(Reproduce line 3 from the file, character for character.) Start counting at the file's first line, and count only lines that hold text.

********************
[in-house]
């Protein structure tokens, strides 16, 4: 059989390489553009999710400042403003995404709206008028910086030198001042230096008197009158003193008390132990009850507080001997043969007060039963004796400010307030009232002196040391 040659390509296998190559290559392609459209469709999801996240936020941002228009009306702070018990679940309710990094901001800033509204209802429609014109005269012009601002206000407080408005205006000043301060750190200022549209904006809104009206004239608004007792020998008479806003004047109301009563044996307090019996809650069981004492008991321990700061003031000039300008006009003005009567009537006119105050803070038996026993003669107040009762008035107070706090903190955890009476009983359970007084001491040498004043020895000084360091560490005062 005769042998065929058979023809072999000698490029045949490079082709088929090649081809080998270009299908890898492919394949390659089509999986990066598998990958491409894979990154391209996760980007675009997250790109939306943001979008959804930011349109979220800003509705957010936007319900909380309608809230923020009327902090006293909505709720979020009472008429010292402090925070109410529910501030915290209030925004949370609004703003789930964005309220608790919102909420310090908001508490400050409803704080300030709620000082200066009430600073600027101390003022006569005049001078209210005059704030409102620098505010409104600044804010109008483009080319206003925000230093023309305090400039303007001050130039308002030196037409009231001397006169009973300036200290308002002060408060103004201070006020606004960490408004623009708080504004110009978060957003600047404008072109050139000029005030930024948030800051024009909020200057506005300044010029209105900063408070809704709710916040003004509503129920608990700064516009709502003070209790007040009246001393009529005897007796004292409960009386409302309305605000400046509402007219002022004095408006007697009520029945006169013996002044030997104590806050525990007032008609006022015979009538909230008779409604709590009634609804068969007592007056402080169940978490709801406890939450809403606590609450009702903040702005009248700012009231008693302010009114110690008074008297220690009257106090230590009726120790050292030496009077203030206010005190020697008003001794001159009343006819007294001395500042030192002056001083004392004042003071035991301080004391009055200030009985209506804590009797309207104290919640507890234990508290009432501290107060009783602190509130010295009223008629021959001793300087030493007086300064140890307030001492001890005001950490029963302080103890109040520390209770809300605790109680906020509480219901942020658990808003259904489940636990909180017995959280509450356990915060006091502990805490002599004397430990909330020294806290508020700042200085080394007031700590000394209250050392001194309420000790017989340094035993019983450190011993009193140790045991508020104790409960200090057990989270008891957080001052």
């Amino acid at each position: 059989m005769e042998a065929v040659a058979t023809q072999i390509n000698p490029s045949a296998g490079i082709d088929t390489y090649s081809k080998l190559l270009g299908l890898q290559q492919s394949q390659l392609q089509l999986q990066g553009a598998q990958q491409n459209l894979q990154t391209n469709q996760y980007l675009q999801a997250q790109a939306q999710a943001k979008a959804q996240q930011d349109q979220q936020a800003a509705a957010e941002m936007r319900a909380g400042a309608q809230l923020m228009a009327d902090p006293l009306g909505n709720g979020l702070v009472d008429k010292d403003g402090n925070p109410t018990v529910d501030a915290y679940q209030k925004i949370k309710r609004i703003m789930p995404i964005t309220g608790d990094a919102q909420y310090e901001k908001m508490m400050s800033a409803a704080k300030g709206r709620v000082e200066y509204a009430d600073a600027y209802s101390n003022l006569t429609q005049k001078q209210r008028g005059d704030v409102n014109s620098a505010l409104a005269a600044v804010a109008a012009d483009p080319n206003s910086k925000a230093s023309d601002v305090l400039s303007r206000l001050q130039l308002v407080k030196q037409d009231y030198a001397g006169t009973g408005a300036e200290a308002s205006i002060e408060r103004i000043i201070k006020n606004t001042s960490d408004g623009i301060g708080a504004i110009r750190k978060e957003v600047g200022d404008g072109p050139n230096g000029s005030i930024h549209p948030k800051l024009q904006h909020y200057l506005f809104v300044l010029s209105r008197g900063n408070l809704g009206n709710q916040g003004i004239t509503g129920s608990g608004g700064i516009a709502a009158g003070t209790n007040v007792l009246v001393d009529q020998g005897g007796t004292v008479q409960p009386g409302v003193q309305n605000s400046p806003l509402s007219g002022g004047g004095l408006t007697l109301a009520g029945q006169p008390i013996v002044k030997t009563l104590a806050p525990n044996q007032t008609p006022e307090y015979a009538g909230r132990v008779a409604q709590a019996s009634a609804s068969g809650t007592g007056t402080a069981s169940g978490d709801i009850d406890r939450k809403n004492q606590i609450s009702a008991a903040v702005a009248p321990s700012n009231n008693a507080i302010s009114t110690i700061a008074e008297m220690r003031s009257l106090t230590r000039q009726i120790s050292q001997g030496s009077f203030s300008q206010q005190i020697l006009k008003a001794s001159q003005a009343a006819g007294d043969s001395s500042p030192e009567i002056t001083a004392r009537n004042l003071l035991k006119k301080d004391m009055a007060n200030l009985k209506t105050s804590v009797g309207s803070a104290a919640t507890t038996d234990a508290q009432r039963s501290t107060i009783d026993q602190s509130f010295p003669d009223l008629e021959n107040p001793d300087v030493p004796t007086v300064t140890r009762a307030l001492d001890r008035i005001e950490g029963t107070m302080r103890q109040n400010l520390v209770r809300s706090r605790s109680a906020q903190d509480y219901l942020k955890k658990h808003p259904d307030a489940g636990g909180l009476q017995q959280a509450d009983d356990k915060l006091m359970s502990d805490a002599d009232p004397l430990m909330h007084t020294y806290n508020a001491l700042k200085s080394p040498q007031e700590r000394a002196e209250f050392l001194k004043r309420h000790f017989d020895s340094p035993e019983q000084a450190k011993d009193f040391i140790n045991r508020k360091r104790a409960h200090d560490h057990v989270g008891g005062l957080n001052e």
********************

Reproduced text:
């Amino acid at each position: 059989m005769e042998a065929v040659a058979t023809q072999i390509n000698p490029s045949a296998g490079i082709d088929t390489y090649s081809k080998l190559l270009g299908l890898q290559q492919s394949q390659l392609q089509l999986q990066g553009a598998q990958q491409n459209l894979q990154t391209n469709q996760y980007l675009q999801a997250q790109a939306q999710a943001k979008a959804q996240q930011d349109q979220q936020a800003a509705a957010e941002m936007r319900a909380g400042a309608q809230l923020m228009a009327d902090p006293l009306g909505n709720g979020l702070v009472d008429k010292d403003g402090n925070p109410t018990v529910d501030a915290y679940q209030k925004i949370k309710r609004i703003m789930p995404i964005t309220g608790d990094a919102q909420y310090e901001k908001m508490m400050s800033a409803a704080k300030g709206r709620v000082e200066y509204a009430d600073a600027y209802s101390n003022l006569t429609q005049k001078q209210r008028g005059d704030v409102n014109s620098a505010l409104a005269a600044v804010a109008a012009d483009p080319n206003s910086k925000a230093s023309d601002v305090l400039s303007r206000l001050q130039l308002v407080k030196q037409d009231y030198a001397g006169t009973g408005a300036e200290a308002s205006i002060e408060r103004i000043i201070k006020n606004t001042s960490d408004g623009i301060g708080a504004i110009r750190k978060e957003v600047g200022d404008g072109p050139n230096g000029s005030i930024h549209p948030k800051l024009q904006h909020y200057l506005f809104v300044l010029s209105r008197g900063n408070l809704g009206n709710q916040g003004i004239t509503g129920s608990g608004g700064i516009a709502a009158g003070t209790n007040v007792l009246v001393d009529q020998g005897g007796t004292v008479q409960p009386g409302v003193q309305n605000s400046p806003l509402s007219g002022g004047g004095l408006t007697l109301a009520g029945q006169p008390i013996v002044k030997t009563l104590a806050p525990n044996q007032t008609p006022e307090y015979a009538g909230r132990v008779a409604q709590a019996s009634a609804s068969g809650t007592g007056t402080a069981s169940g978490d709801i009850d406890r939450k809403n004492q606590i609450s009702a008991a903040v702005a009248p321990s700012n009231n008693a507080i302010s009114t110690i700061a008074e008297m220690r003031s009257l106090t230590r000039q009726i120790s050292q001997g030496s009077f203030s300008q206010q005190i020697l006009k008003a001794s001159q003005a009343a006819g007294d043969s001395s500042p030192e009567i002056t001083a004392r009537n004042l003071l035991k006119k301080d004391m009055a007060n200030l009985k209506t105050s804590v009797g309207s803070a104290a919640t507890t038996d234990a508290q009432r039963s501290t107060i009783d026993q602190s509130f010295p003669d009223l008629e021959n107040p001793d300087v030493p004796t007086v300064t140890r009762a307030l001492d001890r008035i005001e950490g029963t107070m302080r103890q109040n400010l520390v209770r809300s706090r605790s109680a906020q903190d509480y219901l942020k955890k658990h808003p259904d307030a489940g636990g909180l009476q017995q959280a509450d009983d356990k915060l006091m359970s502990d805490a002599d009232p004397l430990m909330h007084t020294y806290n508020a001491l700042k200085s080394p040498q007031e700590r000394a002196e209250f050392l001194k004043r309420h000790f017989d020895s340094p035993e019983q000084a450190k011993d009193f040391i140790n045991r508020k360091r104790a409960h200090d560490h057990v989270g008891g005062l957080n001052e």